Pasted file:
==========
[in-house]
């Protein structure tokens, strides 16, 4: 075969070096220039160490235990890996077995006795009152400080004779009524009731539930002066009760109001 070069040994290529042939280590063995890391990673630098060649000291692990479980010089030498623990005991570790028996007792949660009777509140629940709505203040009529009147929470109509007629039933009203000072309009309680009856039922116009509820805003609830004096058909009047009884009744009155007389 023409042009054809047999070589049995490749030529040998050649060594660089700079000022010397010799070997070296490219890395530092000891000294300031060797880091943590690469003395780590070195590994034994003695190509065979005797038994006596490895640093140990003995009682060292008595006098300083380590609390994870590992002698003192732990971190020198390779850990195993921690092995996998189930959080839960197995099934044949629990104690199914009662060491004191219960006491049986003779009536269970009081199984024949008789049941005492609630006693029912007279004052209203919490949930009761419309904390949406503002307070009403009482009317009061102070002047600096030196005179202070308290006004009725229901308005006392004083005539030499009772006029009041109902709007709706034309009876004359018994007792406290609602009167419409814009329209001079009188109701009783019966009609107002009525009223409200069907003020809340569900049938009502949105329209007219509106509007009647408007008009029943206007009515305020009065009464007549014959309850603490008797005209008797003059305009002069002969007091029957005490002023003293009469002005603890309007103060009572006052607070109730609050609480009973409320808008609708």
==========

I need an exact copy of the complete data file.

[in-house]
């Protein structure tokens, strides 16, 4: 075969070096220039160490235990890996077995006795009152400080004779009524009731539930002066009760109001 070069040994290529042939280590063995890391990673630098060649000291692990479980010089030498623990005991570790028996007792949660009777509140629940709505203040009529009147929470109509007629039933009203000072309009309680009856039922116009509820805003609830004096058909009047009884009744009155007389 023409042009054809047999070589049995490749030529040998050649060594660089700079000022010397010799070997070296490219890395530092000891000294300031060797880091943590690469003395780590070195590994034994003695190509065979005797038994006596490895640093140990003995009682060292008595006098300083380590609390994870590992002698003192732990971190020198390779850990195993921690092995996998189930959080839960197995099934044949629990104690199914009662060491004191219960006491049986003779009536269970009081199984024949008789049941005492609630006693029912007279004052209203919490949930009761419309904390949406503002307070009403009482009317009061102070002047600096030196005179202070308290006004009725229901308005006392004083005539030499009772006029009041109902709007709706034309009876004359018994007792406290609602009167419409814009329209001079009188109701009783019966009609107002009525009223409200069907003020809340569900049938009502949105329209007219509106509007009647408007008009029943206007009515305020009065009464007549014959309850603490008797005209008797003059305009002069002969007091029957005490002023003293009469002005603890309007103060009572006052607070109730609050609480009973409320808008609708």